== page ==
I was wondering about the use of the descriptive phrase "looping filaments", aka "spaghetti". Wouldn't the "filaments" we are seeing be more likely to be the optical result of "edge darkening" of many overlapping bubbles of gas and dust?
I wonder if there is a small cosmology modelling SN remnants like the big cosmology models voids, branes, filaments and galaxy clusters growing from the pattern we see in CMB.

Are quegli spaghetti just ghost filaments of magnetic structures in SN or have there been secondary explosions forming a bubbling foam?
In short, are they 1- or 2-dimension dense things?
Quegli spaghetti are 1-dimensional intersections of 2-dimensional shock fronts.

http://asterisk.apod.com/viewtopic.php? ... 34#p308860

Magnetic interactions are not immediately obvious.
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Re: APOD: Simeis 147: Supernova Remnant (2020 Dec 10)

Post by VictorBorun » Tue Dec 22, 2020 11:26 am

neufer wrote:
Fri Dec 11, 2020 5:35 pm

Quegli spaghetti are 1-dimensional intersections of 2-dimensional shock fronts.

http://asterisk.apod.com/viewtopic.php? ... 34#p308860
I just don't get it. To have a spherical shock front crossing another spherical shock front we must have two different centers, must we not?

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Re: APOD: Simeis 147: Supernova Remnant (2020 Dec 10)

Post by neufer » Tue Dec 22, 2020 4:01 pm

VictorBorun wrote:
Tue Dec 22, 2020 11:26 am
neufer wrote:
Fri Dec 11, 2020 5:35 pm

Quegli spaghetti are 1-dimensional intersections of 2-dimensional shock fronts.

http://asterisk.apod.com/viewtopic.php? ... 34#p308860
I just don't get it. To have a spherical shock front crossing another spherical shock front we must have two different centers, must we not?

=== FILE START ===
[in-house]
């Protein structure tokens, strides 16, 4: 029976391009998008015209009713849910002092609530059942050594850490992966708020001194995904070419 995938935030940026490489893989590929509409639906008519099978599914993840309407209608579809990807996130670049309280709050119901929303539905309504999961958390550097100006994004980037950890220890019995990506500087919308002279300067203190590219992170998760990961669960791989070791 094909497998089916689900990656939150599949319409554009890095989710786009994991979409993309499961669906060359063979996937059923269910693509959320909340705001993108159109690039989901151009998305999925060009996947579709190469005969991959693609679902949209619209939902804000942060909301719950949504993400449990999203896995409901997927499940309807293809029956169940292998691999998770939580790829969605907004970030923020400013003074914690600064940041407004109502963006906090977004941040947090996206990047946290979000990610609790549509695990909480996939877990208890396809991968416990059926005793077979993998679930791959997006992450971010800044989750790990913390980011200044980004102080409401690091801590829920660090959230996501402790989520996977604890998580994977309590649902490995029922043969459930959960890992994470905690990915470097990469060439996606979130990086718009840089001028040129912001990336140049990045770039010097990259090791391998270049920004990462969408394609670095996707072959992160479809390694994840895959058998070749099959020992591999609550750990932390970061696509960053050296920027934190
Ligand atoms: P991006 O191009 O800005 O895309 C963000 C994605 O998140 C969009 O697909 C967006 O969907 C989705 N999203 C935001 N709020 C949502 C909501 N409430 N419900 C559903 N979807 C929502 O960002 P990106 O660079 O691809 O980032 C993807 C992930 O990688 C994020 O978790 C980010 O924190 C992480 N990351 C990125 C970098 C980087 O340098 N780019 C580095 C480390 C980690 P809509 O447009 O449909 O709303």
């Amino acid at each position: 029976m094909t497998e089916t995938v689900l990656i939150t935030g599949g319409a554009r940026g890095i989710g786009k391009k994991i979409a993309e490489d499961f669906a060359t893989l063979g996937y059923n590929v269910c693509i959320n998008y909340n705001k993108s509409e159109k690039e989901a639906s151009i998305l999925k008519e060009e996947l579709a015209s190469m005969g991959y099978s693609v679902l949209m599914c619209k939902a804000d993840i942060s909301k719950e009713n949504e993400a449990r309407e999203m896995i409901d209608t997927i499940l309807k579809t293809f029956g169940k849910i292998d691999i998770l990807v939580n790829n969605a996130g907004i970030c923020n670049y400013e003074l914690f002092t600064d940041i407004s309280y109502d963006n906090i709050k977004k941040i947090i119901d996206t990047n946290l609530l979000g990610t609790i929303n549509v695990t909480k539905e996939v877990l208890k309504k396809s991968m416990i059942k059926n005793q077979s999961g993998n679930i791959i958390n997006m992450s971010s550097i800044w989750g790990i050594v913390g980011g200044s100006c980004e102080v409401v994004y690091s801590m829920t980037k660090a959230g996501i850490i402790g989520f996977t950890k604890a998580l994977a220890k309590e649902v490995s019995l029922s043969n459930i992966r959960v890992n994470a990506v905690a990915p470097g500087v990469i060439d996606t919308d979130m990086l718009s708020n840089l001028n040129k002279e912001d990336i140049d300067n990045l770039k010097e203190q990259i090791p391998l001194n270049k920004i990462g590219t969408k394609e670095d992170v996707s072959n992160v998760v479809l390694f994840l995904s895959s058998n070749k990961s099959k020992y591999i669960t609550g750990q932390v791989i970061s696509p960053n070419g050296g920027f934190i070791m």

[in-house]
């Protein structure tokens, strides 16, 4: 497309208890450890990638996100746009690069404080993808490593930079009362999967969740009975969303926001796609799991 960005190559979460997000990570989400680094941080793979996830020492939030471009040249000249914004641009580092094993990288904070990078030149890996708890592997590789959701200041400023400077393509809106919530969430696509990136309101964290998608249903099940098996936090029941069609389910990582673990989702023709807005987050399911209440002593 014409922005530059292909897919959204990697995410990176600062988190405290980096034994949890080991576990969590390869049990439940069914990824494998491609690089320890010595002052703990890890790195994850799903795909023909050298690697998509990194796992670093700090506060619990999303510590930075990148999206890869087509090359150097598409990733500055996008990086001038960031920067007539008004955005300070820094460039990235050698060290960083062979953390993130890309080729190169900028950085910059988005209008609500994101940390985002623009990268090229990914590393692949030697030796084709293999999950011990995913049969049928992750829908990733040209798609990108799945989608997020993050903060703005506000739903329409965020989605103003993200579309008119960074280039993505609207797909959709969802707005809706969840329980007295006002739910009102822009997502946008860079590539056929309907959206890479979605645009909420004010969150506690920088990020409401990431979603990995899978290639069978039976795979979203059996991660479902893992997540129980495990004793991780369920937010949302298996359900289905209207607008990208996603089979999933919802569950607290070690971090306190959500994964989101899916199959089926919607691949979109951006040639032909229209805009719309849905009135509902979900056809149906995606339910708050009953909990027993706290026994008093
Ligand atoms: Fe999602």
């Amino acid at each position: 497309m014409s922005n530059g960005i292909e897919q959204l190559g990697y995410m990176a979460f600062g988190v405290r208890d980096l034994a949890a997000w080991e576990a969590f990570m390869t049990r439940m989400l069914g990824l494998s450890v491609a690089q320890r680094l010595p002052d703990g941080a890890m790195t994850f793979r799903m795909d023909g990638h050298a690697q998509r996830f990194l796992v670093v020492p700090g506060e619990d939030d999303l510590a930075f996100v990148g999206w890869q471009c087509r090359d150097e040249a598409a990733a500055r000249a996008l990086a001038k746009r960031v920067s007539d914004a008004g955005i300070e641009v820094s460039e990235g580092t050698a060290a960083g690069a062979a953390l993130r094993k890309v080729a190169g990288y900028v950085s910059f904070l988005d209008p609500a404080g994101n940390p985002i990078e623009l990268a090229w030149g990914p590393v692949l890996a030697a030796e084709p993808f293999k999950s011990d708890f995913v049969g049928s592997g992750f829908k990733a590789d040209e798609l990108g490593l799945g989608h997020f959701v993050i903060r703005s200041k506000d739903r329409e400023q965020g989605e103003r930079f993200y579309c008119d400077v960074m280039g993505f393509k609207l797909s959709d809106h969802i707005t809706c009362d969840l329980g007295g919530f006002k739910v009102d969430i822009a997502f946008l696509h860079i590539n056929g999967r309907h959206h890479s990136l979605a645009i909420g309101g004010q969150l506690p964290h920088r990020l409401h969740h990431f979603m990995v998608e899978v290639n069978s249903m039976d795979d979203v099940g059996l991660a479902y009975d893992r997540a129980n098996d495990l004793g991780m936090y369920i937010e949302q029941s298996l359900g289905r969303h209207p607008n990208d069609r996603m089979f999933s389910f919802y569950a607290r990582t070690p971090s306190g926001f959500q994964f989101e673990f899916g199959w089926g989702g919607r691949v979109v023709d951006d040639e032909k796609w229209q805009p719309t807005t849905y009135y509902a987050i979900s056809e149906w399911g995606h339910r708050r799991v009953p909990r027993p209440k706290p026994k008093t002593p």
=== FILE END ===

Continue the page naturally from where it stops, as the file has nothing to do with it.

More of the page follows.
https://interestingengineering.com/filming-the-first-milliseconds-of-a-nuclear-explosion-with-the-rapatronic-a-1950-engineering-marvel wrote:
Filming the First Milliseconds of a Nuclear Explosion with the Rapatronic: A 1950 Engineering Marvel
By Maverick Baker, July 06, 2018



This is a mosaic image, one of the largest ever taken by NASA's Hubble Space Telescope, of the Crab Nebula, a six-light-year-wide expanding remnant of a star's supernova explosion. Japanese and Chinese astronomers recorded this violent event in 1054 CE, as did, almost certainly, Native Americans. The orange filaments are the tattered remains of the star and consist mostly of hydrogen. The rapidly spinning neutron star embedded in the center of the nebula is the dynamo powering the nebula's eerie interior bluish glow. The blue light comes from electrons whirling at nearly the speed of light around magnetic field lines from the neutron star. The neutron star, like a lighthouse, ejects twin beams of radiation that appear to pulse 30 times a second due to the neutron star's rotation. A neutron star is the crushed ultra-dense core of the exploded star. The Crab Nebula derived its name from its appearance in a drawing made by Irish astronomer Lord Rosse in 1844, using a 36-inch telescope. When viewed by Hubble, as well as by large ground-based telescopes such as the European Southern Observatory's Very Large Telescope, the Crab Nebula takes on a more detailed appearance that yields clues into the spectacular demise of a star, 6,500 light-years away. The newly composed image was assembled from 24 individual Wide Field and Planetary Camera 2 exposures taken in October 1999, January 2000, and December 2000. The colors in the image indicate the different elements that were expelled during the explosion. Blue in the filaments in the outer part of the nebula represents neutral oxygen, green is singly-ionized sulfur, and red indicates doubly-ionized oxygen.


<<Filming the first microseconds of a nuclear explosion today requires incredibly powerful cameras with ultra-fast frame rates and practically instantaneous shutter speeds restricted to government research bodies. Only ultra-high speed cameras mostly restricted to academic institutions or government research bodies possess the ability to record anything remotely close to the beginning of a nuclear explosion.

It would seem virtually impossible for anyone to produce a camera with such abilities in the early 1950's. But determined by a new era of unfathomed nuclear science, scientists would soon develop a new system to capture every passing millisecond of a nuclear explosion. This is the story of the Rapatronic camera -the first camera to reveal the first milliseconds of a nuclear explosion with awry and unprecedented detail.